On Very Small Embryonic-Like Stem Cells

One group of researchers believe that every tissue in the body is supported by a left-over population of fully pluripotent stem cells that might be easily accessible for use in therapies: "From the point of view of regenerative potential, the most important cells are pluripotent stem cells (PSCs). Such cells must fulfill certain in vitro as well as in vivo criteria that have been established by work with PSCs isolated from embryos, which are known as embryonic stem cells (ESCs). According to these criteria, pluripotent stem cells should: (i) give rise to cells from all three germ layers, (ii) complete blastocyst development, and (iii) form teratomas after inoculation into experimental animals. Unfortunately, in contrast to immortalized embryonic ESC lines or induced PSCs (iPSCs), these last two criteria have thus far not been obtained in a reproducible manner for any potential PSC candidates isolated from adult tissues. There are two possible explanations for this failure. The first is that PSCs isolated from adult tissues are not fully pluripotent; the second is that there are some physiological mechanisms involved in keeping these cells quiescent in adult tissues that preclude their 'unleashed proliferation', thereby avoiding the risk of teratoma formation. In this review we present an evidence that adult tissues contain remnants from development; a population of PSCs that is deposited in various organs as a backup for primitive stem cells, plays a role in rejuvenation of the pool of more differentiated tissue-committed stem cells (TCSCs), and is involved in organ regeneration. These cells share several markers with epiblast/germ line cells and have been named very small embryonic-like stem cells (VSELs). We suggest that, on one hand, VSELs maintain mammalian life span but, on the other hand, they may give rise to several malignancies if they mutate. We provide an evidence that the quiescent state of these cells in adult tissues, which prevents teratoma formation, is the result of epigenetic changes in some of the imprinted genes."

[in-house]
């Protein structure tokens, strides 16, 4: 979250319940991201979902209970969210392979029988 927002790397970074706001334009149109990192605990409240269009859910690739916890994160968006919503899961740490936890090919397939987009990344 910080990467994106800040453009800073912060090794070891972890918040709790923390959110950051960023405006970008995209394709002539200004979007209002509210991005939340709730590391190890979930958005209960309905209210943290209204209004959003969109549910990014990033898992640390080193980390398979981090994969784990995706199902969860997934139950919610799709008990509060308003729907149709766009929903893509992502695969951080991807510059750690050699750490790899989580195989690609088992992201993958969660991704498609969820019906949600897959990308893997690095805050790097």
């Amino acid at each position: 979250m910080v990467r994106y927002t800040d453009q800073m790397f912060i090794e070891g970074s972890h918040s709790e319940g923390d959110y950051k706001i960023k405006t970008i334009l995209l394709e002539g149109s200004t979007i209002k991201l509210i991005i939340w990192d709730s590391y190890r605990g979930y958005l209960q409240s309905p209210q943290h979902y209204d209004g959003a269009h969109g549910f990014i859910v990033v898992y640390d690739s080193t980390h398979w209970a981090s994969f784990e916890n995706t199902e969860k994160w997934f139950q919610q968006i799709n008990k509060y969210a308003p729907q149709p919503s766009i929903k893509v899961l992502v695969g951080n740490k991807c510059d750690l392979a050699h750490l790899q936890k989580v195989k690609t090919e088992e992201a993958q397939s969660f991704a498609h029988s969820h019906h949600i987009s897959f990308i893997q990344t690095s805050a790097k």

Link: http://www.ncbi.nlm.nih.gov/pubmed/21339038


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